Rhodia introduces new materials for fuel containment jobs

By Matt Defosse
Published: December 8th, 2009

With strict regulation of gasoline vapor emissions already in place, and even stricter rules for some applications set to take effect in 2011, polyamide supplier Rhodia bets new grades, part of its Technyl polyamide 6 (PA6) range, could be the answer to some processors’ concerns. Not only will the materials, as monolayer fuel cans or small gas tanks for offroad vehicles and the like, satisfy stricter emissions limits, but they also can be readily processed on standard extrusion blowmolding machinery, with optimum results returned if a polyamide-specific screw is used in the plasticizing unit.

Processors of small fuel tanks such as this one can benefit from the new materials.

Alan Dubin, business development manager in the supplier’s Cranberry, NJ offices, says the as-yet unnamed materials also can be run on multilayer blowmolding machinery, and on existing molds. “The good news is that no new machinery is necessary,” he said in a telephone interview with MPW. Rhodia has offered similar materials outside North America for some time. The two new materials now being introduced to the North American market have been improved upon, especially in terms of their cold impact strength, which he said has been tested down to at least -20°C “and can probably go lower.” Scrap from blowmolding can be ground and reintroduced into the process with no loss of barrier performance, he added. Experience in production applications and in industrial trials has shown no cycle-time loss versus high-density polyethylene.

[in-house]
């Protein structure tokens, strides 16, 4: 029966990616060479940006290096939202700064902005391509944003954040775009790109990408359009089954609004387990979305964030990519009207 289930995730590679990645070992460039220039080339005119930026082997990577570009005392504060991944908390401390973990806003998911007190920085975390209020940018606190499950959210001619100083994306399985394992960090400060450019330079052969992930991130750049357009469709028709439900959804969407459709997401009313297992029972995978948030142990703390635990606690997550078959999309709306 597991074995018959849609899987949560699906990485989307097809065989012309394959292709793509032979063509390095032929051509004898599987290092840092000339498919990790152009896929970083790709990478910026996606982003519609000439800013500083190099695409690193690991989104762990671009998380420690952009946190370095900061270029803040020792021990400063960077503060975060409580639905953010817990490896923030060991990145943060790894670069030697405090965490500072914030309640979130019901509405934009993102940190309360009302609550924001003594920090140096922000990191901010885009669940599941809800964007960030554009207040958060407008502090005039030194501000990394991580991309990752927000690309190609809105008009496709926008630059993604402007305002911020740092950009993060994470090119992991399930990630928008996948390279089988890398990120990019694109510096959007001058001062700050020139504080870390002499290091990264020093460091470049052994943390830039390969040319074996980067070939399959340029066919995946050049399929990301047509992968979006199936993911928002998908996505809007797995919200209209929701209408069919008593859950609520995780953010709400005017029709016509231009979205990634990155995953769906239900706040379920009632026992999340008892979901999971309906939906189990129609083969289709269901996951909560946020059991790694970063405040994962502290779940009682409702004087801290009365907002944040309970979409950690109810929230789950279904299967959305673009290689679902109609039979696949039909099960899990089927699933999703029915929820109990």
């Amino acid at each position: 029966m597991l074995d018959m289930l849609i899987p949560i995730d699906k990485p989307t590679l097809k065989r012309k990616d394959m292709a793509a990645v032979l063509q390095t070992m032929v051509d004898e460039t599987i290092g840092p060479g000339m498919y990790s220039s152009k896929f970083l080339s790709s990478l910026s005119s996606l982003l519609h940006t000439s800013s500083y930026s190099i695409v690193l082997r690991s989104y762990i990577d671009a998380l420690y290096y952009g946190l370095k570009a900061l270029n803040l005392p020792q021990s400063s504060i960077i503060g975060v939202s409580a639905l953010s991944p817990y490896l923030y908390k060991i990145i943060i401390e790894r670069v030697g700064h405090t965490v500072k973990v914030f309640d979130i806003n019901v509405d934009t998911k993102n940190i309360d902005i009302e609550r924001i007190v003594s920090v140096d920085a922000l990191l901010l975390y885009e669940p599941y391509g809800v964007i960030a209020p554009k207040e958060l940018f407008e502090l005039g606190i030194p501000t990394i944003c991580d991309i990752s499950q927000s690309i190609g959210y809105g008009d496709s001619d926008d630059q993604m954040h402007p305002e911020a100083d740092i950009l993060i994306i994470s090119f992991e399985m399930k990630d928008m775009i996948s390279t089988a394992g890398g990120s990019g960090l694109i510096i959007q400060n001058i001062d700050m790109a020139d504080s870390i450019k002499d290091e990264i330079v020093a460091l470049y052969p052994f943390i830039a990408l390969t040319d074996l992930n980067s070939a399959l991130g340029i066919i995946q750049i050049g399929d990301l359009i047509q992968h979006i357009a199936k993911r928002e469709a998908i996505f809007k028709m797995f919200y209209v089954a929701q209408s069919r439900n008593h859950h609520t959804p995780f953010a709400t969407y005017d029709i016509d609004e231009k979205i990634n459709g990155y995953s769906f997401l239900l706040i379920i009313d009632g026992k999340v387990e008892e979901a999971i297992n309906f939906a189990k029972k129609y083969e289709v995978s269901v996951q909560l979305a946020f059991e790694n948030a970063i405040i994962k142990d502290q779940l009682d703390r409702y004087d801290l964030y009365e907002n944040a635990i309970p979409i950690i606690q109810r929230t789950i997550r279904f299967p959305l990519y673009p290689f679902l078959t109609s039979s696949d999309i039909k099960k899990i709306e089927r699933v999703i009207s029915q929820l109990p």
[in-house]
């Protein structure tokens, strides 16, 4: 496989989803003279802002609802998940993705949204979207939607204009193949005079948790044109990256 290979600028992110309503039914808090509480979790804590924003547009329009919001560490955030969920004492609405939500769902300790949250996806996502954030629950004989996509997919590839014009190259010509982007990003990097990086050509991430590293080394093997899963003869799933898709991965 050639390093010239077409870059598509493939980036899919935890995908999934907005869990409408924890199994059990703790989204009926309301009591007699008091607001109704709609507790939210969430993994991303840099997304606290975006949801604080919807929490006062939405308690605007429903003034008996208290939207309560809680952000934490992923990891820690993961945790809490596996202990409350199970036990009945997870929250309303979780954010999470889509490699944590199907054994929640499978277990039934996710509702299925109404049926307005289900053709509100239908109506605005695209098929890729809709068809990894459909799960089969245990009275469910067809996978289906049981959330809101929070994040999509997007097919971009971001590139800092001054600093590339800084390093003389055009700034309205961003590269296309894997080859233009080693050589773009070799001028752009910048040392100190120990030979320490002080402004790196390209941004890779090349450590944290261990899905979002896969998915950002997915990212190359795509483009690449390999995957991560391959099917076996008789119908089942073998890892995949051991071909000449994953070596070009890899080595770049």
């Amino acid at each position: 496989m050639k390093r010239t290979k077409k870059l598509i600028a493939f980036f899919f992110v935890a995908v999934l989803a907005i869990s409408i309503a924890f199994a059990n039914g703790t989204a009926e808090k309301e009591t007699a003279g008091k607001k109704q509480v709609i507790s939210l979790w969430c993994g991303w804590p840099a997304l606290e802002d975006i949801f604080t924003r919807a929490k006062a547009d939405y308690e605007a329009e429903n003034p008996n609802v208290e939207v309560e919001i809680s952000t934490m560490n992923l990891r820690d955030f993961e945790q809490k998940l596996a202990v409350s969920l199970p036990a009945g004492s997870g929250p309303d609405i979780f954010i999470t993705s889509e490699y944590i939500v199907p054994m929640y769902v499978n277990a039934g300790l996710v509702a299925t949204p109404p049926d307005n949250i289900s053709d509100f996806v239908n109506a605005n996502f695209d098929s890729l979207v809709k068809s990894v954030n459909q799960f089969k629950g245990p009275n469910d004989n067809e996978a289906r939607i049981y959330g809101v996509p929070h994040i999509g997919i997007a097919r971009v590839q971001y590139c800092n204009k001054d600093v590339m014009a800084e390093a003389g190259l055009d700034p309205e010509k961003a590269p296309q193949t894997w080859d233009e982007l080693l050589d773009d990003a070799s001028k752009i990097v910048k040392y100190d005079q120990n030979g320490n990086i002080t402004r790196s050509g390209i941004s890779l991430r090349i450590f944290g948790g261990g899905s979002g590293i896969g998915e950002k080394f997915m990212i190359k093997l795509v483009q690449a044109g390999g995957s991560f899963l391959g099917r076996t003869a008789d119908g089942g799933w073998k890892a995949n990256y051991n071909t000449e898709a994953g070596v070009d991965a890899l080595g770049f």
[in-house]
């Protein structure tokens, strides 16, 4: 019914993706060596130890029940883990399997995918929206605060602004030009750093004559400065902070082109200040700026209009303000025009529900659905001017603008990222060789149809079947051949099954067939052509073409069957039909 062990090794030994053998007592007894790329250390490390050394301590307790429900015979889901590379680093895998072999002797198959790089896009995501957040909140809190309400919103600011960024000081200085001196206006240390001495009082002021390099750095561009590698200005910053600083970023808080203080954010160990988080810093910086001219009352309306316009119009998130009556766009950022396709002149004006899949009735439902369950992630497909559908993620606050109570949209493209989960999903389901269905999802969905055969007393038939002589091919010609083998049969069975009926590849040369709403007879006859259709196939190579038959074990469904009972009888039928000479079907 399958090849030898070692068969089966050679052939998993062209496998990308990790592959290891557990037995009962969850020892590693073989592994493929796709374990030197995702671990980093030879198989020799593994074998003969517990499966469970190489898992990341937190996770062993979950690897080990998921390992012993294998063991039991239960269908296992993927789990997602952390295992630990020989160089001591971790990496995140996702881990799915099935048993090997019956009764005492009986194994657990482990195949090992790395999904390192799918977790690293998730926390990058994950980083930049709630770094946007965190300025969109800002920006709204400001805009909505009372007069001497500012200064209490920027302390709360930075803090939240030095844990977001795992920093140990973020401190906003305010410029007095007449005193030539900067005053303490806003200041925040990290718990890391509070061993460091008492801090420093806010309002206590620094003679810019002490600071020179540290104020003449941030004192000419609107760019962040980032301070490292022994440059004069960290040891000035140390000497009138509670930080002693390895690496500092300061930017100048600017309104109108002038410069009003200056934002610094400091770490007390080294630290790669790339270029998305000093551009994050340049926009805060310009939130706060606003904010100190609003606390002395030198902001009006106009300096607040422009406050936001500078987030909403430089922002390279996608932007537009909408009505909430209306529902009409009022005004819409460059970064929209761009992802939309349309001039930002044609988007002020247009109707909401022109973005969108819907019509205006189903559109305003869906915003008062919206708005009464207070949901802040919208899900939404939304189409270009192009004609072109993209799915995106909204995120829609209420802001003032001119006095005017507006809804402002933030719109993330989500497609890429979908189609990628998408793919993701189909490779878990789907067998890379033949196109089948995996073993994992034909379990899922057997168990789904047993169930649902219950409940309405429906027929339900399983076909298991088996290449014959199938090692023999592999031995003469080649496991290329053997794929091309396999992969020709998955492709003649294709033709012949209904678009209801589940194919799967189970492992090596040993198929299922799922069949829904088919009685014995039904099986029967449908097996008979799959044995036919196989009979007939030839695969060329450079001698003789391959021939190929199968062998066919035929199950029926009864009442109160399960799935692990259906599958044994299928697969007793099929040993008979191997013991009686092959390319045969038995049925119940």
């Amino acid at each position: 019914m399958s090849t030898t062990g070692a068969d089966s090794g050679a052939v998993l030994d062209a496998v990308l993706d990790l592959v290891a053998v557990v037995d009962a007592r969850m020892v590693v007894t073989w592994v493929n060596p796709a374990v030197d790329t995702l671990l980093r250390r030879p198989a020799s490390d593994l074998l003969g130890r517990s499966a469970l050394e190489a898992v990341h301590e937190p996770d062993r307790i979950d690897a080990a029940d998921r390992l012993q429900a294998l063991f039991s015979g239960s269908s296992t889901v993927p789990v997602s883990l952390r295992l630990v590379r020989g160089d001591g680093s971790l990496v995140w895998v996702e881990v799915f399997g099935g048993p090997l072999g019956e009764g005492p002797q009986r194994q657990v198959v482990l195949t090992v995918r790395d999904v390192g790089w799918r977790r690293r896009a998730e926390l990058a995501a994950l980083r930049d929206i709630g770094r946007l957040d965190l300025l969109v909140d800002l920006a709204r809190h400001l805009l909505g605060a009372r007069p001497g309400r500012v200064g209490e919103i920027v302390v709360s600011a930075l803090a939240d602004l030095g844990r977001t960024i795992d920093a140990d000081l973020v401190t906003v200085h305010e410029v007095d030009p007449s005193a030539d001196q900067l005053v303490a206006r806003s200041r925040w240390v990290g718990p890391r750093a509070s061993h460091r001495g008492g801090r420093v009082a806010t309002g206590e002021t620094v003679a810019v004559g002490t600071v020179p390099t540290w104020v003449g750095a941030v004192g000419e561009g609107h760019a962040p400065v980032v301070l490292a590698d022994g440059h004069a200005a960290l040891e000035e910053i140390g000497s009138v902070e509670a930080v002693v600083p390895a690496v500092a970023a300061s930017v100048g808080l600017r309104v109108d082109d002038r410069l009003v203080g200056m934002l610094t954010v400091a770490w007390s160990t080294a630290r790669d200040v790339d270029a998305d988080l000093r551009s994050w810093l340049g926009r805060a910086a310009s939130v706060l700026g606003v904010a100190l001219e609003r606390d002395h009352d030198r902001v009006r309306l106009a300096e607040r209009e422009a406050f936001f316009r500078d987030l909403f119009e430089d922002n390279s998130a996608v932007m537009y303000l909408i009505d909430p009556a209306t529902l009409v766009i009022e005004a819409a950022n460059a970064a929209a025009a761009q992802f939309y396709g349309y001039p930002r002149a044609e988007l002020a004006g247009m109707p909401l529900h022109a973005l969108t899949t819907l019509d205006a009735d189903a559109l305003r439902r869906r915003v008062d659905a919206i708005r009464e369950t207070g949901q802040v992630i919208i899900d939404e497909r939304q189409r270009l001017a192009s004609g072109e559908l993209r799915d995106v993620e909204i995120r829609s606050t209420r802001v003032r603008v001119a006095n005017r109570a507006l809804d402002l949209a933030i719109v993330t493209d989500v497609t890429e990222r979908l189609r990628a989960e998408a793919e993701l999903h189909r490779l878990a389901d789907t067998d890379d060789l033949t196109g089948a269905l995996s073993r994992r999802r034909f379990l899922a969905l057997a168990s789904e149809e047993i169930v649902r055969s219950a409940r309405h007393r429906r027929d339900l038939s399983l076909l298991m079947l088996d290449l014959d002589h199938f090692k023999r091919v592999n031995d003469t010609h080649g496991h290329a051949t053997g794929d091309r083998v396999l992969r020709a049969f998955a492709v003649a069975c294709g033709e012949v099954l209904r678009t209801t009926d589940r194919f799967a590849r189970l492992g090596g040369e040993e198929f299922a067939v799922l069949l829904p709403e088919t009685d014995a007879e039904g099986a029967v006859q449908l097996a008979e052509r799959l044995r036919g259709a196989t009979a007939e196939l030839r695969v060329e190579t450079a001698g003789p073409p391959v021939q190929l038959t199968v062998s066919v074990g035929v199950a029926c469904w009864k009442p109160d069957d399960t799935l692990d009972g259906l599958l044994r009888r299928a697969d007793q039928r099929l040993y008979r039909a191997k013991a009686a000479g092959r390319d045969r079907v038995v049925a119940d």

Most jerry cans and small fuel tanks for motorcycles, lawn mowers, snowmobiles, and other vehicles are made on multilayer extrusion blowmolding machinery with between three and six layers used. Barrier layers of ethylene vinyl alcohol may be embedded between polyethylene layers, for instance, or fluorination can be used to provide a vapor barrier.

According to Rhodia, the two grades offer gasoline permeation performance on fuels like E10 that exceeds that of existing blowmolding materials like HDPE and PBT, and equals or exceeds multilayer material solutions. Rhodia is now in the final stages of product optimization and product prototype testing on a number of new applications. Dubin says the supplier is still in the process of characterizing the new grades’ processing windows, but that results so far point to significantly wider processing windows than standard PA6 grades.

Testing by an external North American lab and on customer parts has proven the ability of these materials to meet or even exceed permeation regulations from CARB (California Air Resources Board) and the U.S. EPA, meaning processors can satisfy permeation performance requirements without investing the $3-6 million a multilayer blowmolding machine might cost. Processors also need not send parts out for fluorination, another means of improving a part’s permeation performance.

The materials may also be injection molded and can be hot plate- and vibration welded. Matt Defosse

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